Why can’t I own a piece of Lego®, Inc.?

Lego®, the company best known for plastic building blocks, is perhaps the biggest construction toy for kids and teens. The reason you can’t buy a piece of the Lego stock at Stockpile isn’t that we don’t carry it, it is that the stock isn’t for sale on the stock market. Lego is a privately-owned, family-controlled business and they aim to keep it that way.

If Lego decides to “go public” and sell their shares, the boss will suddenly have shareholders telling them what they can and can’t do with their plastic bricks. They will also have to divvy up any earnings with a ton of strangers, better known as the shareholders. For comparison, Chick-Fil-A isn’t planning to go public anytime soon either, because they don’t want shareholders telling them they have to open on Sundays. Not working on Sundays is part of the family-owned company’s religious beliefs. If you want to know some other companies who choose to stay private besides Lego and Chic-Fil-A, here’s a 2017 list of some of the largest private companies in the United States.

The Growth of Lego

Everything has been pretty awesome for Lego for the past decade. According to a Financial Times newspaper article in March of 2018, Lego has experienced a dip in sales after 13 straight years of gains in the double-digits, what their new-ish chief executive Niels Christiansen called “supernatural growth.” Now that things are slowing down, they hope to “to get back to a growth trajectory that looks like the market.” (The stock market averages 7-10%, so that’s what he means by that.)  If you’re super curious, take a look at Lego’s financial statements right here.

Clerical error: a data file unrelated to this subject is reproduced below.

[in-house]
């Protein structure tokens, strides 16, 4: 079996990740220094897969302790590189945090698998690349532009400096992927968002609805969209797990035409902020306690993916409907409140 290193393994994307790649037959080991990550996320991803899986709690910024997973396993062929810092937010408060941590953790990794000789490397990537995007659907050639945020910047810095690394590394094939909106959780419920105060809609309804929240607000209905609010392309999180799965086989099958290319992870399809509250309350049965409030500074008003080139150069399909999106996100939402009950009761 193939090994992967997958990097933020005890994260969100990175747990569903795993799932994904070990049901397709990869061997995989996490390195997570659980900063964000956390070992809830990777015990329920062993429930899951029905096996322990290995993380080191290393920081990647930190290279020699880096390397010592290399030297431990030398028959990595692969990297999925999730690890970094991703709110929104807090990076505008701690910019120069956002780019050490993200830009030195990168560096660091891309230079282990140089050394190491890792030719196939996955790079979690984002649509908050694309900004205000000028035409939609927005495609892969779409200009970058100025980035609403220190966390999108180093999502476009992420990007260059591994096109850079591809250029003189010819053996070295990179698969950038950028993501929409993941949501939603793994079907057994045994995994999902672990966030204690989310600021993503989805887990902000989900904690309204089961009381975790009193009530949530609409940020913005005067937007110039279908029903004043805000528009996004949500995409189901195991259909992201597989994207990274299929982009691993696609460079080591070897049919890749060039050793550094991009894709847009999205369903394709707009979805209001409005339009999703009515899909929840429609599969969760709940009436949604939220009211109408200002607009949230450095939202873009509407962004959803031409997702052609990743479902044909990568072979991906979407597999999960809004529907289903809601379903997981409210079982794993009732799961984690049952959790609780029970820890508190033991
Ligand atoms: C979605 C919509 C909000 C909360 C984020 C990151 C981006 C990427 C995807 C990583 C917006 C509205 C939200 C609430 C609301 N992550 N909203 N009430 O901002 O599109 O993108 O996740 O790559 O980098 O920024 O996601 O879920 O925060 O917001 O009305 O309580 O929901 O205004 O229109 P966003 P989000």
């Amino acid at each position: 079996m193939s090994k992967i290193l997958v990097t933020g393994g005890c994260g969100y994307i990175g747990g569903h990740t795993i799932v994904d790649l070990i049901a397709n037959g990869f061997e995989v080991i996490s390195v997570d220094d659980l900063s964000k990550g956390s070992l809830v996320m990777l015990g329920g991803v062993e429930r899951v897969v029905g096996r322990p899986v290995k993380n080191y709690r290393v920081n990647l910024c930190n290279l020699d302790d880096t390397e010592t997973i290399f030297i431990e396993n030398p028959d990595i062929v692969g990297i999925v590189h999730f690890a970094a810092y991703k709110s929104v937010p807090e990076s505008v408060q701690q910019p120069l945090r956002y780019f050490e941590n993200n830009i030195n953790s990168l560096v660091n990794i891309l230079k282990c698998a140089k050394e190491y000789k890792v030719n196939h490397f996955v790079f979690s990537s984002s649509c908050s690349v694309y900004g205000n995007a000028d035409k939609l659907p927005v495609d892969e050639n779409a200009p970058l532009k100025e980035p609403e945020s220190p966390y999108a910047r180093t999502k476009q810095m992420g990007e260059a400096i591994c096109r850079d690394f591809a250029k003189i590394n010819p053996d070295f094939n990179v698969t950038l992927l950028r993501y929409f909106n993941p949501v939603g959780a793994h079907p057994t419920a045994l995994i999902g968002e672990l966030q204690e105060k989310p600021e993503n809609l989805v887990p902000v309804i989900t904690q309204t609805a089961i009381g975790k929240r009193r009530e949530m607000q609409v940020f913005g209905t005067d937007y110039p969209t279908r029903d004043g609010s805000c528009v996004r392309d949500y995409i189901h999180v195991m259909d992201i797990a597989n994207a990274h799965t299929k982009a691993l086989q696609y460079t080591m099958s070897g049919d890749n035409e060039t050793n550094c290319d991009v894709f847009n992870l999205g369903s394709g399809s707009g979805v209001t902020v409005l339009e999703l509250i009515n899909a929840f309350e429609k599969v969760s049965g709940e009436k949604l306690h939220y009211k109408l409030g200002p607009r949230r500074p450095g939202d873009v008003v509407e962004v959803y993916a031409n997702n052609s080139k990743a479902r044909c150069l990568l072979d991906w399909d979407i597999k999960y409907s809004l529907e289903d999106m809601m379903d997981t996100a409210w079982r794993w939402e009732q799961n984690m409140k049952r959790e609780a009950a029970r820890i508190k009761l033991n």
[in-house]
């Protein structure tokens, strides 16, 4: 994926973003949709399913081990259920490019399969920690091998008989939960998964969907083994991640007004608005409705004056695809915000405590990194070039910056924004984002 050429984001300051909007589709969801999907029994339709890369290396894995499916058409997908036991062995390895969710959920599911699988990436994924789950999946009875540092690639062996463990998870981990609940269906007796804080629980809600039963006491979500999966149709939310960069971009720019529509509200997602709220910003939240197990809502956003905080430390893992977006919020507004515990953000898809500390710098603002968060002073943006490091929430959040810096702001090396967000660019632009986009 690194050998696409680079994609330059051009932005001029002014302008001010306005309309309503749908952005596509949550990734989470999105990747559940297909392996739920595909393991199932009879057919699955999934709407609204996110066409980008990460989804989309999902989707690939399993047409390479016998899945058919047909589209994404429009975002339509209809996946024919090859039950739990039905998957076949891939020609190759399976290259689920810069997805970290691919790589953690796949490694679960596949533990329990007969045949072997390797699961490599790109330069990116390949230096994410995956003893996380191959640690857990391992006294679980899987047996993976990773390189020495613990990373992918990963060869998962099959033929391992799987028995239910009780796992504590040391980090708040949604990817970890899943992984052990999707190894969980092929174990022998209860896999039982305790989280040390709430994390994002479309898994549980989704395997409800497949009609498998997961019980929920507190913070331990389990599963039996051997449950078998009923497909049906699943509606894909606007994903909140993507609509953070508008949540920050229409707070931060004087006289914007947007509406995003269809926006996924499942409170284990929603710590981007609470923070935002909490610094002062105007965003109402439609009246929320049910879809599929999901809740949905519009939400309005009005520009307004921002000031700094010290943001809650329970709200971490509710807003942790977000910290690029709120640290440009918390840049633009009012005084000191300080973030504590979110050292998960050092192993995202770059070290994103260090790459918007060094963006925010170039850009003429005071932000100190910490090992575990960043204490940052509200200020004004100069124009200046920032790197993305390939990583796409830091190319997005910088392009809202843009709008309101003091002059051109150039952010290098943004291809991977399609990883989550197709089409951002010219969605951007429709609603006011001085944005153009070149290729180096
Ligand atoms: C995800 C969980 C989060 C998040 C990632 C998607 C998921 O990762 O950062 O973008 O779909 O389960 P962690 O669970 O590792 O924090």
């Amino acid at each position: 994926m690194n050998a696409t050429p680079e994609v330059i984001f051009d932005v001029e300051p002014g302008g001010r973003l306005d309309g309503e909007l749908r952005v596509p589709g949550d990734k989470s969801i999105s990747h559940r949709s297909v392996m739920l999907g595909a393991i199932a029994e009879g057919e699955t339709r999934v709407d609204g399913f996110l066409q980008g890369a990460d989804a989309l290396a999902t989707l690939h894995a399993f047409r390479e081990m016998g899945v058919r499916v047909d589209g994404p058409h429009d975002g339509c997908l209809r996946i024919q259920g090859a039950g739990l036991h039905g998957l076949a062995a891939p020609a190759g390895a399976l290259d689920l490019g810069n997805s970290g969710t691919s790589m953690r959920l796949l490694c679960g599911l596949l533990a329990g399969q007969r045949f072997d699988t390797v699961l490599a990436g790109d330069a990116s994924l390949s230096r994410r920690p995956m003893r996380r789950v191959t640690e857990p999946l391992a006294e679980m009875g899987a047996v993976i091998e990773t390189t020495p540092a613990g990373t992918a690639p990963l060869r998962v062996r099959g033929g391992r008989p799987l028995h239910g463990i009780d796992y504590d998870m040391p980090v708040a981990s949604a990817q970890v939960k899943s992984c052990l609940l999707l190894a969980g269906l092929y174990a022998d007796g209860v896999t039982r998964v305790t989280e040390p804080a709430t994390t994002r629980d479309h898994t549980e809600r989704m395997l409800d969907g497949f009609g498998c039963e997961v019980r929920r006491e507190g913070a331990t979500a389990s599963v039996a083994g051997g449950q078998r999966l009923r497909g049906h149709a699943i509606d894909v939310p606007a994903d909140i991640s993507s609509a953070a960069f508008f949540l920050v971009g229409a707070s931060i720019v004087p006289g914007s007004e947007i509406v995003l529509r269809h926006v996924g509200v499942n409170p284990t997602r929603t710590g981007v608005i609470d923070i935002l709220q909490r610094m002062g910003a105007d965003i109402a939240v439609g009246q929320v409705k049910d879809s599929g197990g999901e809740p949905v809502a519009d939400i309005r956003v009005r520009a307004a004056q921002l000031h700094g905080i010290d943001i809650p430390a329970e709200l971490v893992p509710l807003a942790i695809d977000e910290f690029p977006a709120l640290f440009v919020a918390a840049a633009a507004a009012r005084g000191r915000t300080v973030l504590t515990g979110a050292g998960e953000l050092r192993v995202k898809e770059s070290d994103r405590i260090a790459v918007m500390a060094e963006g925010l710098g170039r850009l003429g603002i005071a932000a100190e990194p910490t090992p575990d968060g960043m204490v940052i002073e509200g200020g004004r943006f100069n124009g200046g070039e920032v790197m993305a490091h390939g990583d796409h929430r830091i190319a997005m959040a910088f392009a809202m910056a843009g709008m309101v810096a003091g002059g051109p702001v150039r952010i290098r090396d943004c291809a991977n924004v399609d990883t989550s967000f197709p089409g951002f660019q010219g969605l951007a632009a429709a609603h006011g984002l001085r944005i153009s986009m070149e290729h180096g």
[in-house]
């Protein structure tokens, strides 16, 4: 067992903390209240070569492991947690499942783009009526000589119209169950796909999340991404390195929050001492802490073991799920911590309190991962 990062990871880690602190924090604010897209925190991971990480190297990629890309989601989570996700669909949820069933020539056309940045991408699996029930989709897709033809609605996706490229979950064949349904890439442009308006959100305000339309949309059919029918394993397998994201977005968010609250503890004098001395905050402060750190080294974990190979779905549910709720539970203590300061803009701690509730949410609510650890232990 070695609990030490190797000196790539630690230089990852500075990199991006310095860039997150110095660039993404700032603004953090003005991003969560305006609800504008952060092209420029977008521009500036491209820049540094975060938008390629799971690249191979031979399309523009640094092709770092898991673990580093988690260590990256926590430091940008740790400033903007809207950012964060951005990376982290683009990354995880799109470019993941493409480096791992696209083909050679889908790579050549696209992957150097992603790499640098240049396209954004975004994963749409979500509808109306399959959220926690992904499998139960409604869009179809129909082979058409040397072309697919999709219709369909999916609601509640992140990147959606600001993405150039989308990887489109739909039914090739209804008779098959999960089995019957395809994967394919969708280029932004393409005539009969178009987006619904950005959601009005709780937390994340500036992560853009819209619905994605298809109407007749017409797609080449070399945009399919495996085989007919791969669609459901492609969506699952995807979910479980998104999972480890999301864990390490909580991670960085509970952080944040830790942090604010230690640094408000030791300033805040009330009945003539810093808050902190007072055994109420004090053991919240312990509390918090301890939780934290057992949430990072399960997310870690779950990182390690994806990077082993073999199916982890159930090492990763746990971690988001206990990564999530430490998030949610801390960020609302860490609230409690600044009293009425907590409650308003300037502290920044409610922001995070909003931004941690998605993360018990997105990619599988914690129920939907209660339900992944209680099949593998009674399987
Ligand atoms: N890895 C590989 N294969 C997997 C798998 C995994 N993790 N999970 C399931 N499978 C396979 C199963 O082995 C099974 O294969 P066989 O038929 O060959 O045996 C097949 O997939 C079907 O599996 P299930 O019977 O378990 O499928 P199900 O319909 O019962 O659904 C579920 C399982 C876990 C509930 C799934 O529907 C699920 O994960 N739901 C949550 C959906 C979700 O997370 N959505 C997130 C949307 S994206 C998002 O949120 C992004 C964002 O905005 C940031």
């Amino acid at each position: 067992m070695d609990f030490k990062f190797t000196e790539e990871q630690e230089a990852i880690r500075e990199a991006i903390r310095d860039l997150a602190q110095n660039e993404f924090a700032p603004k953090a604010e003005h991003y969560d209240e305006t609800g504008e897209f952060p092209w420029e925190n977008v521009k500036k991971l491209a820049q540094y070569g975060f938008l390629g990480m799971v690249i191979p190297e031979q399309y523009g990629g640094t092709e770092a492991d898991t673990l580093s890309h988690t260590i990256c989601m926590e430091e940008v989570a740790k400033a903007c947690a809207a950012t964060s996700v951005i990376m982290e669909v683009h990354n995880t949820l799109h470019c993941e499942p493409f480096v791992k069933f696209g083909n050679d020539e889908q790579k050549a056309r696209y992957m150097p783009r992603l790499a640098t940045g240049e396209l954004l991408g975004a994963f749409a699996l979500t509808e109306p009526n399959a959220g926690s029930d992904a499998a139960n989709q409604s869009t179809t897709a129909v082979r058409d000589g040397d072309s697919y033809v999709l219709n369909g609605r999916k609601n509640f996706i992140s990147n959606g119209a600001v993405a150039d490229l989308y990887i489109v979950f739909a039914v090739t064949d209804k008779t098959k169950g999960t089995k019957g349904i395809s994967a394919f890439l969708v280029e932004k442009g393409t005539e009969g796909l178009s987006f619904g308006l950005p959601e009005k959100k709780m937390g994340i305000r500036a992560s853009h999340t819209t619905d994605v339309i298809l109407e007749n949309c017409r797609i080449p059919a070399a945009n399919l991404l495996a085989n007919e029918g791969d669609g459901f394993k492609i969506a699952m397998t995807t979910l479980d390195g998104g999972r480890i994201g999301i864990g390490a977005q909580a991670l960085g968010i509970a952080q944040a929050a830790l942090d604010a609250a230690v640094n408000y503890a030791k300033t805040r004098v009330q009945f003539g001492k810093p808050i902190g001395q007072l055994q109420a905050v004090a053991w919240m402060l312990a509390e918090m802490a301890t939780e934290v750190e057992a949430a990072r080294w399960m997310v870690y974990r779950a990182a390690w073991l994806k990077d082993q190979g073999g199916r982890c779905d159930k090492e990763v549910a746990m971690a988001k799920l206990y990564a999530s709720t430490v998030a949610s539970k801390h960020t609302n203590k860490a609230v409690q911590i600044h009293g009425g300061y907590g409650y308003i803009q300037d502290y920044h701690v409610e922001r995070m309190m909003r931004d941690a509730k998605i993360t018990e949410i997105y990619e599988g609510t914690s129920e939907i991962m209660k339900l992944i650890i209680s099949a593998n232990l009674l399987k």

How will they get back on track? Christiansen says that the way they’ll do that is to “unleash the creativity” of the Lego designers – yay for Lego lovers! – and make the company less bureaucratic. In other words, the designers will have the freedom to create and not have to check in with their bosses everytime they want to do something. They’ll also focus more on digital products like Boost since the plastic bricks are having to compete with mobile phones, drones, and robots. Let’s not forget that there are lots of competitors out there trying to copy the brick since the inter-locking brick patent expired. Lego also has to decide if they’re more about theme parks and movies or new digital products. Companies need to focus to be successful. You can’t do it all!

The cool thing for Lego about not going public is that they can focus on their vision which is “getting Lego kits into the hands of children” not hitting certain financial targets to please a bunch of shareholders. Take a look at the 50-year anniversary video that shares the origin story of the company and how the name came from the Danish phrase “leg godt” which means “play well.”

If you really want to invest in Lego, the best way to do it is to buy their products. If you’re looking to get a toymaker in your portfolio, you can invest in a competitor like Mattel, Hasbro or Disney right here.





/meghan Gardler